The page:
Answers to questions on prose fiction should address relevantly the central concern(s)/theme(s)
of the text(s) and be supported by reference to appropriate techniques of prose fiction such as:
characterisation, setting, key incident(s), narrative technique, symbolism, structure, climax,
plot, atmosphere, dialogue, imagery

Here are the topics for the next 3 mini essays:
1. In chapter 1 and 2, how does Jenkins establish the sympathetic character of Calum?
Your key skill this week is to RTQ (refer to question)
2. How does Jenkins establish the theme of good and evil in the first few chapters of the text? In your answer, you must pay particular attention to character.
Your key skill this week is linking to theme
3. How does Jenkins establish the conflict between classes within the novel?
Your key skill this week is providing context.

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Act 1, Scene 7 Questions (Part 1)

Remember that if a question asks you to analyse, you must look at character, plot, dialogue, stage direction, word choice and imagery, to make your analysis full and competent. Every single response MUST be linked to theme.

1. He refers to the murder as ‘assassination’. Why is this interesting word choice?

2. Macbeth is willing to face eternal damnation. Give evidence to prove this.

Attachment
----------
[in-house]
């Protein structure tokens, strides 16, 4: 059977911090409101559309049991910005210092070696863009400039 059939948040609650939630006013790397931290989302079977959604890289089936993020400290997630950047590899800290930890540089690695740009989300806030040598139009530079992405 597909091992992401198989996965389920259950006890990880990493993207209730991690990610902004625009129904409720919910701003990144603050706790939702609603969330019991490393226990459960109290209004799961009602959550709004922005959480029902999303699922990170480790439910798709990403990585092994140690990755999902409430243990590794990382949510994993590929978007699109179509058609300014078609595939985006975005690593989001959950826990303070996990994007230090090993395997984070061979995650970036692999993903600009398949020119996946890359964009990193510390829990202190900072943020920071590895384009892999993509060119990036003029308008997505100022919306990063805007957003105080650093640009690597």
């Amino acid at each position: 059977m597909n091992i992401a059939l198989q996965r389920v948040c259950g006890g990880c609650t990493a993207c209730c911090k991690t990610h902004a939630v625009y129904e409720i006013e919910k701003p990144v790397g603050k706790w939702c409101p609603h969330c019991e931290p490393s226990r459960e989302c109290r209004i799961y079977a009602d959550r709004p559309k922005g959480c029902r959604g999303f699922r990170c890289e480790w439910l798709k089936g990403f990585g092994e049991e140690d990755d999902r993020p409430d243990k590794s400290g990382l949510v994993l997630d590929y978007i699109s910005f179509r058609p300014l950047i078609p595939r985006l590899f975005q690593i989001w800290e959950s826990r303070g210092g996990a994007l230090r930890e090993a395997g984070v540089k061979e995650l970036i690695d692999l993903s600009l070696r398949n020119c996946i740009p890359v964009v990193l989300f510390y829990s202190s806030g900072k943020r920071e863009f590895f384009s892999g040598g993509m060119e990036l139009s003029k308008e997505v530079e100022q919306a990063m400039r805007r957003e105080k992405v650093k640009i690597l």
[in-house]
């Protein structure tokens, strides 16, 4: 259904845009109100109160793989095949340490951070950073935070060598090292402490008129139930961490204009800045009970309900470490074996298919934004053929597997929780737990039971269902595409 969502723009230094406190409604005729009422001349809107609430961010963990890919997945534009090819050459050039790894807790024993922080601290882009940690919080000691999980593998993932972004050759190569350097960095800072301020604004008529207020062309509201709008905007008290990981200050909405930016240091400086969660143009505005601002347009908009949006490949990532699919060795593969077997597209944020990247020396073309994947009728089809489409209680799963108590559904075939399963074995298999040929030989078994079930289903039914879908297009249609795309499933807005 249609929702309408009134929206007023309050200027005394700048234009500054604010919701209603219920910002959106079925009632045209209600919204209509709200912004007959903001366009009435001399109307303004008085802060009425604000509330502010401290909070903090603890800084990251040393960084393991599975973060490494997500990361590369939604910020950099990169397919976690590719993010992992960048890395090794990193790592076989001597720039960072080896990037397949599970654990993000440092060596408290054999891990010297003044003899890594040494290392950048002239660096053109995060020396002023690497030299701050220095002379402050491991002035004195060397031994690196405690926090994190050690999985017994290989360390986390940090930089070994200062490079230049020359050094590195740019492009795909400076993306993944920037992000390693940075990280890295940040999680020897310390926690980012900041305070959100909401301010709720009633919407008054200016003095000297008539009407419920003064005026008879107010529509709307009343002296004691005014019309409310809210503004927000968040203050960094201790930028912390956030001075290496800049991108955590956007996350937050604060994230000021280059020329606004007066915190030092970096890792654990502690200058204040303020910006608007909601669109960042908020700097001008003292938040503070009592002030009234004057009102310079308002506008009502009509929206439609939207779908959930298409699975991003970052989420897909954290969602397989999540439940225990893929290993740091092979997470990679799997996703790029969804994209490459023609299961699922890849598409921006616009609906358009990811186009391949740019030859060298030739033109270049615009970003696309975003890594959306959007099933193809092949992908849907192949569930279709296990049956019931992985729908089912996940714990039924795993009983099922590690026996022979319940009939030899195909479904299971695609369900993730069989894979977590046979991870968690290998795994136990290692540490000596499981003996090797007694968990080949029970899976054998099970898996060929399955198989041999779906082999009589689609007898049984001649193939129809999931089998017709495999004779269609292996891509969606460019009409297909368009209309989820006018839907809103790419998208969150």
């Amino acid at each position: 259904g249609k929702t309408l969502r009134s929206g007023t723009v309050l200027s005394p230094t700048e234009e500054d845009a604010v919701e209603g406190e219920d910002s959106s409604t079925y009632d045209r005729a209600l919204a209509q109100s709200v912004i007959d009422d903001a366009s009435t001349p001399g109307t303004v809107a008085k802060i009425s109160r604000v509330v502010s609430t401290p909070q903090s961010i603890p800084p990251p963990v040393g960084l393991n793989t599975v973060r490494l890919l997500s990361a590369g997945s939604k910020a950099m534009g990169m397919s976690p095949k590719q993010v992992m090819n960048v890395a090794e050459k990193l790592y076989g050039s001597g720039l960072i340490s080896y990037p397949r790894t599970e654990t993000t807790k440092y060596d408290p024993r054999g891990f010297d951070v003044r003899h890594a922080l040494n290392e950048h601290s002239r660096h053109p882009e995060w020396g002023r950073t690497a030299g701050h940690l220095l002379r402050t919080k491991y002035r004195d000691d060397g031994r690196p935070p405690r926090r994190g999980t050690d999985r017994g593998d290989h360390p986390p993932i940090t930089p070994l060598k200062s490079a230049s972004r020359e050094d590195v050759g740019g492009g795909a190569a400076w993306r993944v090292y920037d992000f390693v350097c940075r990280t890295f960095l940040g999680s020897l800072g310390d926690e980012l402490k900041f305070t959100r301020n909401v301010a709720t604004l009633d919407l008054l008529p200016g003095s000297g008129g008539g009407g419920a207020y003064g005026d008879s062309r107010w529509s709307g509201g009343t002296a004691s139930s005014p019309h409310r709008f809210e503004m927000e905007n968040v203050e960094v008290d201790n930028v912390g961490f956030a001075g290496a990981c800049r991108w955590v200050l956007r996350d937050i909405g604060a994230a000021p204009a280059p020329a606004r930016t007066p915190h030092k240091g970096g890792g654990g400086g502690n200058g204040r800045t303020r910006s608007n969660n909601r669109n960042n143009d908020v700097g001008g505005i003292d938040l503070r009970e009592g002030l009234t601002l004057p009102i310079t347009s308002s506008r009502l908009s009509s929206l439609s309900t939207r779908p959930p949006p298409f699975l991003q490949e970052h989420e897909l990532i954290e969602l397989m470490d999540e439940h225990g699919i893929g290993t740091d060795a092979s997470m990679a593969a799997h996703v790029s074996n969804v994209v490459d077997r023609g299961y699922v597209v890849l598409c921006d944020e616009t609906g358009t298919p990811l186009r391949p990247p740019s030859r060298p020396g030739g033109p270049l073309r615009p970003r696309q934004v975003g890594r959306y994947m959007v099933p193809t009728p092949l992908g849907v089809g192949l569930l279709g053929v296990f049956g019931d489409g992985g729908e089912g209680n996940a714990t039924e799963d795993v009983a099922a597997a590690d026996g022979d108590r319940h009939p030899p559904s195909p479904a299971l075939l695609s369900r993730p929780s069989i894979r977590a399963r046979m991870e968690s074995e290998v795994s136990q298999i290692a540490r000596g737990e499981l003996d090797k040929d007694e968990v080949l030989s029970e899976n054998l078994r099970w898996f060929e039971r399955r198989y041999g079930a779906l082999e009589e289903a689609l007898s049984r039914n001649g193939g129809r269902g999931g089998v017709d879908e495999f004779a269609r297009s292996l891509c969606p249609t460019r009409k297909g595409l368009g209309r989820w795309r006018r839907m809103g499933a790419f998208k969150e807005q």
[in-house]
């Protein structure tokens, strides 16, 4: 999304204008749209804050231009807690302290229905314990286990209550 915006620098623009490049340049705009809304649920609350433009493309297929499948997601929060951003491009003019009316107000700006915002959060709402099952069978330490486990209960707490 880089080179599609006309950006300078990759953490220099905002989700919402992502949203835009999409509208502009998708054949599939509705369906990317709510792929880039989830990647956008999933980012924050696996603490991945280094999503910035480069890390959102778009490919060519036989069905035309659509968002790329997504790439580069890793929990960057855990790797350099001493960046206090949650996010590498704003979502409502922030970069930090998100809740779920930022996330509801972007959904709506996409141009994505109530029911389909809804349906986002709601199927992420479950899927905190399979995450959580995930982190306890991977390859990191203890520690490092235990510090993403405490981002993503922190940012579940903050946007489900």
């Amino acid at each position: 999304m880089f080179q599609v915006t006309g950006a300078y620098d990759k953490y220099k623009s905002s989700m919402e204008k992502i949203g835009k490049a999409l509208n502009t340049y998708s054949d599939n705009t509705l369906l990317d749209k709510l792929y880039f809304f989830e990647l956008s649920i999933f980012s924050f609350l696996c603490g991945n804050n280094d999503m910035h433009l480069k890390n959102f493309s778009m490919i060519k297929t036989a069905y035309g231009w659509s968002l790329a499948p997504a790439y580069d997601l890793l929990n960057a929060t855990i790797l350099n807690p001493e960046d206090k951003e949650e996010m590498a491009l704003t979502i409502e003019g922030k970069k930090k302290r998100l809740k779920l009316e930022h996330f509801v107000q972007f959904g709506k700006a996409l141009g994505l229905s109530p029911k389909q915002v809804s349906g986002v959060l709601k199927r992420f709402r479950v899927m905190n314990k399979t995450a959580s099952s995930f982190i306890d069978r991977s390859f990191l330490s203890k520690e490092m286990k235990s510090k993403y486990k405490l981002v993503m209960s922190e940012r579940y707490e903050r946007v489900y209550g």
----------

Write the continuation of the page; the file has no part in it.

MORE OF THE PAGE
3. ‘return/ To plague th’inventor’. Shakespeare’s word choice her suggests what about Macbeth?

4. Macbeth does not wish to kill Duncan for a number of reasons. Choose 1 and analyse the evidence which shows you this.

5. ‘I am his kinsman and his natural subject.’ How does this line help us to understand the issues Macbeth is having with the theme of natural and unnatural, and deepen our understanding of good and evil.

6. Throughout the soliloquy, Shakespeare uses different example of imagery to make Duncan appear good and innocent. Choose one of these and analyse its impact.

7. What does the word ‘vaulting’ suggest about how Macbeth feels towards his own ambition?

8. The overall tone of this soliloquay could be said to be one of fear and internal strife. Choose examples from the monologue for each of these and illustrate, through analysis, how it shows this.

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Useful Higher Resources for summer…

Below are the useful resources for Higher study over summer:






amazon for the purchase of your class texts